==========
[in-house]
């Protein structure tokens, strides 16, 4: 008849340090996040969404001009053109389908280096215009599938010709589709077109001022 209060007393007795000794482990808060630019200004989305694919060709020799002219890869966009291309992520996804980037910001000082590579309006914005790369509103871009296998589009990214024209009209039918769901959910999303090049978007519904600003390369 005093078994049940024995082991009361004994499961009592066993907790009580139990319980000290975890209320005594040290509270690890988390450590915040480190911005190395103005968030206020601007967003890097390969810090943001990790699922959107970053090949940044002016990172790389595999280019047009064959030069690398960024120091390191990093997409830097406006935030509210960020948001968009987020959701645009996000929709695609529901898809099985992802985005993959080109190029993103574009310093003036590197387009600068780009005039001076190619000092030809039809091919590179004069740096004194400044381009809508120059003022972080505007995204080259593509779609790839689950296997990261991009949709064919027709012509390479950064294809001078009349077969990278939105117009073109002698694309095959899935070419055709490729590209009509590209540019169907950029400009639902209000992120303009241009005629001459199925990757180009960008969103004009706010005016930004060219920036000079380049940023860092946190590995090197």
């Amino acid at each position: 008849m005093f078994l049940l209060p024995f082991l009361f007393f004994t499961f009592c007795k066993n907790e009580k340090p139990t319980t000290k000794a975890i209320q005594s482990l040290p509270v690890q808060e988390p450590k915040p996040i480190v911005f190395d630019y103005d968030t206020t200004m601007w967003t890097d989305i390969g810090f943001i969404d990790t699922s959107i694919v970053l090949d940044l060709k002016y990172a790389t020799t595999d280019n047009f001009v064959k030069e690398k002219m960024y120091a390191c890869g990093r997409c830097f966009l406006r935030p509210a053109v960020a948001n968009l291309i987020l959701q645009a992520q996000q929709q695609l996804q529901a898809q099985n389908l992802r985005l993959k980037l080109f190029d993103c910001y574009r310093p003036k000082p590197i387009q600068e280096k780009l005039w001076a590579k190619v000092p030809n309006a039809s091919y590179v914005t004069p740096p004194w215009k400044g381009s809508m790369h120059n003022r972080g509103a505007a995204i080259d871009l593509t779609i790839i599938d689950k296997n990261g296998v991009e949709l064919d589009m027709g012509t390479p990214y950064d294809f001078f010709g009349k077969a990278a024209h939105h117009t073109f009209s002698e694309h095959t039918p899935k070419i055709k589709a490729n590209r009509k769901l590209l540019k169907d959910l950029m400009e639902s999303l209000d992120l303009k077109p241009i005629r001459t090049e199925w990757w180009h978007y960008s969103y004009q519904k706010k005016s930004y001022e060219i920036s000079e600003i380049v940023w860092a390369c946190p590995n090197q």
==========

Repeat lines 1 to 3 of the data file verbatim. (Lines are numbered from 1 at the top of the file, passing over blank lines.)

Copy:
[in-house]
């Protein structure tokens, strides 16, 4: 008849340090996040969404001009053109389908280096215009599938010709589709077109001022 209060007393007795000794482990808060630019200004989305694919060709020799002219890869966009291309992520996804980037910001000082590579309006914005790369509103871009296998589009990214024209009209039918769901959910999303090049978007519904600003390369 005093078994049940024995082991009361004994499961009592066993907790009580139990319980000290975890209320005594040290509270690890988390450590915040480190911005190395103005968030206020601007967003890097390969810090943001990790699922959107970053090949940044002016990172790389595999280019047009064959030069690398960024120091390191990093997409830097406006935030509210960020948001968009987020959701645009996000929709695609529901898809099985992802985005993959080109190029993103574009310093003036590197387009600068780009005039001076190619000092030809039809091919590179004069740096004194400044381009809508120059003022972080505007995204080259593509779609790839689950296997990261991009949709064919027709012509390479950064294809001078009349077969990278939105117009073109002698694309095959899935070419055709490729590209009509590209540019169907950029400009639902209000992120303009241009005629001459199925990757180009960008969103004009706010005016930004060219920036000079380049940023860092946190590995090197």
């Amino acid at each position: 008849m005093f078994l049940l209060p024995f082991l009361f007393f004994t499961f009592c007795k066993n907790e009580k340090p139990t319980t000290k000794a975890i209320q005594s482990l040290p509270v690890q808060e988390p450590k915040p996040i480190v911005f190395d630019y103005d968030t206020t200004m601007w967003t890097d989305i390969g810090f943001i969404d990790t699922s959107i694919v970053l090949d940044l060709k002016y990172a790389t020799t595999d280019n047009f001009v064959k030069e690398k002219m960024y120091a390191c890869g990093r997409c830097f966009l406006r935030p509210a053109v960020a948001n968009l291309i987020l959701q645009a992520q996000q929709q695609l996804q529901a898809q099985n389908l992802r985005l993959k980037l080109f190029d993103c910001y574009r310093p003036k000082p590197i387009q600068e280096k780009l005039w001076a590579k190619v000092p030809n309006a039809s091919y590179v914005t004069p740096p004194w215009k400044g381009s809508m790369h120059n003022r972080g509103a505007a995204i080259d871009l593509t779609i790839i599938d689950k296997n990261g296998v991009e949709l064919d589009m027709g012509t390479p990214y950064d294809f001078f010709g009349k077969a990278a024209h939105h117009t073109f009209s002698e694309h095959t039918p899935k070419i055709k589709a490729n590209r009509k769901l590209l540019k169907d959910l950029m400009e639902s999303l209000d992120l303009k077109p241009i005629r001459t090049e199925w990757w180009h978007y960008s969103y004009q519904k706010k005016s930004y001022e060219i920036s000079e600003i380049v940023w860092a390369c946190p590995n090197q």